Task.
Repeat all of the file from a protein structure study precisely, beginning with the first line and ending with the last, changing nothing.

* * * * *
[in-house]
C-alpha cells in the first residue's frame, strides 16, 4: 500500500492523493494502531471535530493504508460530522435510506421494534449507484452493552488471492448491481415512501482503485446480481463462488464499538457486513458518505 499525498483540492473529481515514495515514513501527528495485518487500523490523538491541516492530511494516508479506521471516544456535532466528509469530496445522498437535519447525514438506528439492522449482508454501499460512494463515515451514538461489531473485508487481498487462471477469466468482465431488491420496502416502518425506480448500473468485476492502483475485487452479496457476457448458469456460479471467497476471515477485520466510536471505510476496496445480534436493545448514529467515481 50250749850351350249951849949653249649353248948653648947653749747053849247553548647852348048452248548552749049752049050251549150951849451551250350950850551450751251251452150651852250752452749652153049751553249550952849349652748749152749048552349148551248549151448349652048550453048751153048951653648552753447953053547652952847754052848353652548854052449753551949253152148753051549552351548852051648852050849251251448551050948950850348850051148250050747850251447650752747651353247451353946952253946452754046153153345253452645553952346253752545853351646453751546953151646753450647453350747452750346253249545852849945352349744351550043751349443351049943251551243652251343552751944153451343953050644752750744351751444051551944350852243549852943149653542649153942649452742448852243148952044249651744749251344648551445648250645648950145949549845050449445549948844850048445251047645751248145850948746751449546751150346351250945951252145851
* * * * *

[in-house]
C-alpha cells in the first residue's frame, strides 16, 4: 500500500492523493494502531471535530493504508460530522435510506421494534449507484452493552488471492448491481415512501482503485446480481463462488464499538457486513458518505 499525498483540492473529481515514495515514513501527528495485518487500523490523538491541516492530511494516508479506521471516544456535532466528509469530496445522498437535519447525514438506528439492522449482508454501499460512494463515515451514538461489531473485508487481498487462471477469466468482465431488491420496502416502518425506480448500473468485476492502483475485487452479496457476457448458469456460479471467497476471515477485520466510536471505510476496496445480534436493545448514529467515481 50250749850351350249951849949653249649353248948653648947653749747053849247553548647852348048452248548552749049752049050251549150951849451551250350950850551450751251251452150651852250752452749652153049751553249550952849349652748749152749048552349148551248549151448349652048550453048751153048951653648552753447953053547652952847754052848353652548854052449753551949253152148753051549552351548852051648852050849251251448551050948950850348850051148250050747850251447650752747651353247451353946952253946452754046153153345253452645553952346253752545853351646453751546953151646753450647453350747452750346253249545852849945352349744351550043751349443351049943251551243652251343552751944153451343953050644752750744351751444051551944350852243549852943149653542649153942649452742448852243148952044249651744749251344648551445648250645648950145949549845050449445549948844850048445251047645751248145850948746751449546751150346351250945951252145851